Why This Website?
People from Bengal – a region that comprises the Indian state of West Bengal and the country of Bangladesh – have come to the United States off and on for over one hundred years. Up until fifty-odd years ago, they came mainly as visitors; and their ranks included such luminaries as the renowned religious preacher, Swami Vivekananda, the first Asian Nobel Laureate in Literature, Rabindranath Tagore, and the revolutionary fugitive who founded the Communist Parties of both Mexico and India, M.N. Roy. There was also the occasional student like Rathindranath Tagore. Rather rare, though, were people like Nani Gopal Bose, the father of the inventor of the Bose Speakers and Sound System (Amar Gopal Bose), who would stay on in the US to live a lifetime as immigrants.
Things began to change after the Second World War. The United States, as the pre-eminent economic power, directed investments to research and higher education and offered financial inducement to attract students and scholars from around the globe. Before India gained independence from the British in 1947, most Indians looked to Great Britain (and to a lesser extent Germany and France) for higher education. In the 1950s, however, America emerged as the preferred destination for many upward-focused Indian students. A handful of highly qualified Bengali professionals trickled into the US (and Canada) in that period as university professors, research scholars and exchange students. The trickle grew into a steady stream in the 1960s as both graduate and post-graduate students with good academic records from leading Indian universities started flocking in with scholarships and fellowships. They still came, however, as temporary visitors, typically with student or exchange-visitor visas.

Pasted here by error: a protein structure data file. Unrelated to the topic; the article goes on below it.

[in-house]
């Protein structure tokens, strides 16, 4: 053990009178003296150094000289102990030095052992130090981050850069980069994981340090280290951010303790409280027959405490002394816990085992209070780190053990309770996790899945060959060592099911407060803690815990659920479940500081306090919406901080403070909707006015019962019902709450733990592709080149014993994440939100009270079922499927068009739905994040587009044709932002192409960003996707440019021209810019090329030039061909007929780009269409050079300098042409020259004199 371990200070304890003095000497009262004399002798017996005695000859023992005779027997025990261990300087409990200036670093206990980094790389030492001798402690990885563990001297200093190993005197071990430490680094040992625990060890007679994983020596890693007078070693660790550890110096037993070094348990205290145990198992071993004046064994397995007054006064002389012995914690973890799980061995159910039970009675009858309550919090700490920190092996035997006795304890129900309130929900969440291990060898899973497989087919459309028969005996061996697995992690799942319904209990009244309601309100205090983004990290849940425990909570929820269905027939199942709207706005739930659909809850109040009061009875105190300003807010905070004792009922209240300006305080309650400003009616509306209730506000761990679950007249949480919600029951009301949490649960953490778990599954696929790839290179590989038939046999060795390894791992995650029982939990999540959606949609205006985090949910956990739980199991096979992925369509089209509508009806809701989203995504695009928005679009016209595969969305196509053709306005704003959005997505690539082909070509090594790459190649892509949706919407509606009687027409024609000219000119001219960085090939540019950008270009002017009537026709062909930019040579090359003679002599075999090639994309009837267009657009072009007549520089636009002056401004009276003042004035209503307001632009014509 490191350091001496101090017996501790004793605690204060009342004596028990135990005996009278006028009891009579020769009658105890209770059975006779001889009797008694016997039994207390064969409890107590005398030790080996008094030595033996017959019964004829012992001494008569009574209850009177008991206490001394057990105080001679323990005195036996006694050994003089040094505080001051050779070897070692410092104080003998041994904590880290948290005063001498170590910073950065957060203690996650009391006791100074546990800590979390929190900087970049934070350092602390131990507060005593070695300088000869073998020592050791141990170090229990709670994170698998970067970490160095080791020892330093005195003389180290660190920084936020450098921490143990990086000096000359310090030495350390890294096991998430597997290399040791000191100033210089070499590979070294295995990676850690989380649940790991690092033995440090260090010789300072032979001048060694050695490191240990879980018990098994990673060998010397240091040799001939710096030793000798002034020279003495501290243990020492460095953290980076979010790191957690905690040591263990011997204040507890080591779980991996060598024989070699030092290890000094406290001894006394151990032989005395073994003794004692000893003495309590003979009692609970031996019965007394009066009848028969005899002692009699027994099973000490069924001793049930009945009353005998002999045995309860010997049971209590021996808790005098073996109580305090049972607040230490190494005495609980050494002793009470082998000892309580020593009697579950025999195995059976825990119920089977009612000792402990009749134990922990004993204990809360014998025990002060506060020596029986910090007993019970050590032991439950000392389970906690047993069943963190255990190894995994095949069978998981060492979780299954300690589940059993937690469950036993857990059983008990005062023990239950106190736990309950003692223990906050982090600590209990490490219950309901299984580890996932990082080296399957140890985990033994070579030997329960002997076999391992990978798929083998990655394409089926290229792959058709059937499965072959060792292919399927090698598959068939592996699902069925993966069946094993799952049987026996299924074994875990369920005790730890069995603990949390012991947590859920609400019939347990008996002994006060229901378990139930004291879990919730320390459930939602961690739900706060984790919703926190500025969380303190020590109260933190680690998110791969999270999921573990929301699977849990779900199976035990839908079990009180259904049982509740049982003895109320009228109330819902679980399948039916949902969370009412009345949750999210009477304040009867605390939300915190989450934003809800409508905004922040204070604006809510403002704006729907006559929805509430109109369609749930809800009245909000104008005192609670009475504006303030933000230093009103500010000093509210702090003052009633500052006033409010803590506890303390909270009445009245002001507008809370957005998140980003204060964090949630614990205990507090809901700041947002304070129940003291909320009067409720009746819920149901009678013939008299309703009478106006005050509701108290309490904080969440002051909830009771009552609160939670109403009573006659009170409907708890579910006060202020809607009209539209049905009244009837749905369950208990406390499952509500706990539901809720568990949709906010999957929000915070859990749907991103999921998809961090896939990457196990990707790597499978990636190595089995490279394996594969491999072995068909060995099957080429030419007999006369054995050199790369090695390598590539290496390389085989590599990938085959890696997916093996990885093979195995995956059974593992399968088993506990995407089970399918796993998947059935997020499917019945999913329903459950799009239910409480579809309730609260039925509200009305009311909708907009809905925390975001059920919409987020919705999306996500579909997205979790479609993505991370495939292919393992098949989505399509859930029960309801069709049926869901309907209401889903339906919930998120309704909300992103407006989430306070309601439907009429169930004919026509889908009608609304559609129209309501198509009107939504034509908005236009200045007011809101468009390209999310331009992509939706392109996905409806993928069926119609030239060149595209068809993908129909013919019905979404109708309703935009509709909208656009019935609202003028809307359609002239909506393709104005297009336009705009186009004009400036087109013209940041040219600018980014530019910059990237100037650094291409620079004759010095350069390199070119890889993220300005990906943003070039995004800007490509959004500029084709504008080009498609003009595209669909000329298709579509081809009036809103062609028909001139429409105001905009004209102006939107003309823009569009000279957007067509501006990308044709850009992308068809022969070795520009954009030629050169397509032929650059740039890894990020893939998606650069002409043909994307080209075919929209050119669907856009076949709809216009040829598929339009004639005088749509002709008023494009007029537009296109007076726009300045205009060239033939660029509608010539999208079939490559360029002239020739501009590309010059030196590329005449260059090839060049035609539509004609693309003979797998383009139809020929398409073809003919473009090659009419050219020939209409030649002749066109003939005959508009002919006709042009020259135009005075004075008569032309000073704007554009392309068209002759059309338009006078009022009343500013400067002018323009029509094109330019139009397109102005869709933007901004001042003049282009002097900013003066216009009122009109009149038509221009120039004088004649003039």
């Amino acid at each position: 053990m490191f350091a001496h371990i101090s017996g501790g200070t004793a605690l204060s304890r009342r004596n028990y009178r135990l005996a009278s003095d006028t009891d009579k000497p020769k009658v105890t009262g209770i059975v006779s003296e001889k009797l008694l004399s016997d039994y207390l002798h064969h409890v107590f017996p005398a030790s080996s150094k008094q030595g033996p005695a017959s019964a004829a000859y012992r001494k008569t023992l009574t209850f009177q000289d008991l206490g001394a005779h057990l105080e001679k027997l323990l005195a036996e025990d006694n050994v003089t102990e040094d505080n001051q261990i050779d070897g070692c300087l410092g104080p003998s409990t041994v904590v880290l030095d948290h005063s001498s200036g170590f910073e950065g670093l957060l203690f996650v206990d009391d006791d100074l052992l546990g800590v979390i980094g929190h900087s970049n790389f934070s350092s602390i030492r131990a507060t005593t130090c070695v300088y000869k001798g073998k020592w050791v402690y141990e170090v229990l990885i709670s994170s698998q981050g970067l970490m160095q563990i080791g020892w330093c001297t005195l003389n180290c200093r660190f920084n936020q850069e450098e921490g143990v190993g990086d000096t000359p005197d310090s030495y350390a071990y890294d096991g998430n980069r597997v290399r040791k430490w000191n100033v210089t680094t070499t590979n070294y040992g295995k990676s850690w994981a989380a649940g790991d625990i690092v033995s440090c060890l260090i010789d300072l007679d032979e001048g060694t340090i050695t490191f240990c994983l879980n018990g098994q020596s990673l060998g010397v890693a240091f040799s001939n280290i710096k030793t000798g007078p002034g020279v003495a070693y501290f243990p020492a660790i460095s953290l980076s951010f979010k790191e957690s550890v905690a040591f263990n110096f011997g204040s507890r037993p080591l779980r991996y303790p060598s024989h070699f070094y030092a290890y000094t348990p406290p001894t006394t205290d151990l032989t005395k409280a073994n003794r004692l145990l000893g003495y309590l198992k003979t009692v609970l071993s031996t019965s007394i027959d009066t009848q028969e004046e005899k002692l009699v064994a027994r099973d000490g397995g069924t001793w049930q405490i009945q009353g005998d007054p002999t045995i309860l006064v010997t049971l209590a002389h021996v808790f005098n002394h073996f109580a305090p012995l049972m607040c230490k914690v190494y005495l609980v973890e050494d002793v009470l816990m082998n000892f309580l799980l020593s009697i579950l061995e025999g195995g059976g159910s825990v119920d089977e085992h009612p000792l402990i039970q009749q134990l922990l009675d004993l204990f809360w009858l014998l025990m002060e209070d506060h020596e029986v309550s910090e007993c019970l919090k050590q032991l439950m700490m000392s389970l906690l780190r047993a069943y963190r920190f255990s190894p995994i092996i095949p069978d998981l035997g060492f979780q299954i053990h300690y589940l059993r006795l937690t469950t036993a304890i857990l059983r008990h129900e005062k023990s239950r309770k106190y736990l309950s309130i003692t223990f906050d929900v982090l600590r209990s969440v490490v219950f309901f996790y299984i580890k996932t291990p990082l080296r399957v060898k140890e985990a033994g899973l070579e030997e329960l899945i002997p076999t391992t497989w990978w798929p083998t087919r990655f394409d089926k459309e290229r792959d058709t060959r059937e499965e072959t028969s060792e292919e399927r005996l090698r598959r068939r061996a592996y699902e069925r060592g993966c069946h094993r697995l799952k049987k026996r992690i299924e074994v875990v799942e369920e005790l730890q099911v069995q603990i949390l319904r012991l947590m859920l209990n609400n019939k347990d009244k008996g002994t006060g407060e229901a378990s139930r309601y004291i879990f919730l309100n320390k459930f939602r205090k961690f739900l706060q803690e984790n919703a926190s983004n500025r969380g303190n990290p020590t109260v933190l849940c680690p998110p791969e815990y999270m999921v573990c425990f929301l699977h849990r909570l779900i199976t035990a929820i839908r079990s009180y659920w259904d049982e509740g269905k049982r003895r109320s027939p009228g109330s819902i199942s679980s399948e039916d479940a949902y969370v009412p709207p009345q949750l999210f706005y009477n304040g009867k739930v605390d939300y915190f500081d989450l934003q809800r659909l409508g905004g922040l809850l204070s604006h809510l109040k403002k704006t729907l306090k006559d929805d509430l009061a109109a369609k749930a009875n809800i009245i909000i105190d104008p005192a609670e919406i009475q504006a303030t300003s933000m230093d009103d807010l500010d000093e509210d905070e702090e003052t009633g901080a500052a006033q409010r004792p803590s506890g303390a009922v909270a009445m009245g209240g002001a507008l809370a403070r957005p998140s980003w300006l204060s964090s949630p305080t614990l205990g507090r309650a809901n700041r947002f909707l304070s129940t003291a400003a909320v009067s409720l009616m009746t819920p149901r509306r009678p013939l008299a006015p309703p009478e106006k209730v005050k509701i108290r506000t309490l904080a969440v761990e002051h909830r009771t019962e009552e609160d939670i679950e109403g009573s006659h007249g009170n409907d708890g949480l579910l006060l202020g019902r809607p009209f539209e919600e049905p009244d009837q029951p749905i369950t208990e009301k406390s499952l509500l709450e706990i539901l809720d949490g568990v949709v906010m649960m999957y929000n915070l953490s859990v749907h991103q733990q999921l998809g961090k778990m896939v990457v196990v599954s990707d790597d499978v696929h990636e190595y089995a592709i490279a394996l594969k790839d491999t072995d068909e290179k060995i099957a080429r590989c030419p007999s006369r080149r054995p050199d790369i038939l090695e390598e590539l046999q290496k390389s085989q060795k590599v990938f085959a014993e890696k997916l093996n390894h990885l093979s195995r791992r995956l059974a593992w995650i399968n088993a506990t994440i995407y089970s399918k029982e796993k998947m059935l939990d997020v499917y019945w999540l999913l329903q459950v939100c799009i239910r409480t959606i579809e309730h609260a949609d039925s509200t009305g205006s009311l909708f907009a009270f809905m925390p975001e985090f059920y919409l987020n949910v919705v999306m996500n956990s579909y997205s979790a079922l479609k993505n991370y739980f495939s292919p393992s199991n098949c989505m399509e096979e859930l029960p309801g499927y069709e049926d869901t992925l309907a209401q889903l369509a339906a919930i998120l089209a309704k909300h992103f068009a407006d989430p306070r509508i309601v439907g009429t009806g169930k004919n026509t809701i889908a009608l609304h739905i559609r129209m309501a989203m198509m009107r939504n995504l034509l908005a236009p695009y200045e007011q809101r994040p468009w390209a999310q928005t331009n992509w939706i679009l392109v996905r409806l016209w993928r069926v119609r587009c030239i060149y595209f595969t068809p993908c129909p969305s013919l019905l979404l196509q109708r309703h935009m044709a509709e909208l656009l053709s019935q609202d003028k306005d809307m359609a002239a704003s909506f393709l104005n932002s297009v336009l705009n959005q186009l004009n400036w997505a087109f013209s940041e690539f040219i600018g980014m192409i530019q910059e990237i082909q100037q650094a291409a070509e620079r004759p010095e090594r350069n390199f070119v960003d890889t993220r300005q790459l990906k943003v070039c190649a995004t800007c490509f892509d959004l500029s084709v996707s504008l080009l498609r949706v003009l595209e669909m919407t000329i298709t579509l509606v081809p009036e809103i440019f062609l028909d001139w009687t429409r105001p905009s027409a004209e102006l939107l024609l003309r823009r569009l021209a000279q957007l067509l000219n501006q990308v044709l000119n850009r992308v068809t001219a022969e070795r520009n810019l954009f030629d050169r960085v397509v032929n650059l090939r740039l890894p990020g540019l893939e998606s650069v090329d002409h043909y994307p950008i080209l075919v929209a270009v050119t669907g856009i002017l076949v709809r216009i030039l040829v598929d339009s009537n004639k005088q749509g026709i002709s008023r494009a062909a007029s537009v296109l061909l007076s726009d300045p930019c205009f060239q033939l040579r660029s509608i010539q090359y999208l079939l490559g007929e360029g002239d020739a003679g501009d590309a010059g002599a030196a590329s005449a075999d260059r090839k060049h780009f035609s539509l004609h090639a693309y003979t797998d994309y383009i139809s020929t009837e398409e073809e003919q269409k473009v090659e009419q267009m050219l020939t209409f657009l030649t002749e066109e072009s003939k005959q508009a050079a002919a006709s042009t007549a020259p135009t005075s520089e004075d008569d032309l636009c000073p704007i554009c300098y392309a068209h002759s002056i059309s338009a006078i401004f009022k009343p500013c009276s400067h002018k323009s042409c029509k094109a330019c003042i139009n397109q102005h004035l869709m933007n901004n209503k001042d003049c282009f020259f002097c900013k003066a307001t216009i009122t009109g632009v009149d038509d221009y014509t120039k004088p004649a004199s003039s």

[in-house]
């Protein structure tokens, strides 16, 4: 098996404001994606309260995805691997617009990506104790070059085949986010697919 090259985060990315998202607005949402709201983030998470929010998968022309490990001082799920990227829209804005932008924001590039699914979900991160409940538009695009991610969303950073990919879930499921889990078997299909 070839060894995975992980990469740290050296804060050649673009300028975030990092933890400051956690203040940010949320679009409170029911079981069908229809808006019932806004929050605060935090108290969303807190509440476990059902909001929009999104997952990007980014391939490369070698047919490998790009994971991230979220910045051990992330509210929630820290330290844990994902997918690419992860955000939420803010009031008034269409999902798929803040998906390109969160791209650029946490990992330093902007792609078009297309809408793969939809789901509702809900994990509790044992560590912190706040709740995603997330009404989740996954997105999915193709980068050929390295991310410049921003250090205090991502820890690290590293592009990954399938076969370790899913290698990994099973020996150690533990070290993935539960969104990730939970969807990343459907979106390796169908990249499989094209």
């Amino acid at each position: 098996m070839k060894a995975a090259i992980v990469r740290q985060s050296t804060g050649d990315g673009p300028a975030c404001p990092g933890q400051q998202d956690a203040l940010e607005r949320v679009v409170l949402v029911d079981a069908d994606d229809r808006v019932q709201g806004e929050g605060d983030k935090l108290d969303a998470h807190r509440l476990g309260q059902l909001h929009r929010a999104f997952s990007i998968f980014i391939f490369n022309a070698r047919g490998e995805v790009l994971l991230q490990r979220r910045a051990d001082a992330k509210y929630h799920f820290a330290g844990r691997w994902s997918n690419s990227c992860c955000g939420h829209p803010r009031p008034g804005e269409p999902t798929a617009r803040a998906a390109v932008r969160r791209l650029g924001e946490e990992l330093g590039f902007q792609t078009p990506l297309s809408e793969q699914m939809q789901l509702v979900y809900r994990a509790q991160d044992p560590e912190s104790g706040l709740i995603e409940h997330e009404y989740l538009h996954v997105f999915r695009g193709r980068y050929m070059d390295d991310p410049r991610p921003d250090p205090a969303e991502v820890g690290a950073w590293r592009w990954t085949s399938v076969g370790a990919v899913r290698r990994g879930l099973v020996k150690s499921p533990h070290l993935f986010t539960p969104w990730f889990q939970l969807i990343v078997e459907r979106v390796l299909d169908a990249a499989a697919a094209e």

Then a true sea change occurred under President Lyndon B. Johnson with the passage of the Immigration and Nationality Act of 1965 (officially enacted in 1968). It abolished the previous national-origins based “quota system” that favored immigrants from northwestern Europe and openly discriminated against Asians and other non-white races for immigration. The new law established a preference system that gave priority to the immigrants’ skills and family relationships with US citizens or residents. It opened up the possibility for the Bengali graduate and post-graduate students (and other visiting professionals) already in the US to apply for and receive “green cards” for the permanent resident status. Armed with green cards, these Bengali professionals could then seek and find jobs in American companies, universities, research laboratories, hospitals and other outfits. Thus began the first genuine wave of Bengali immigrants settling in the United States.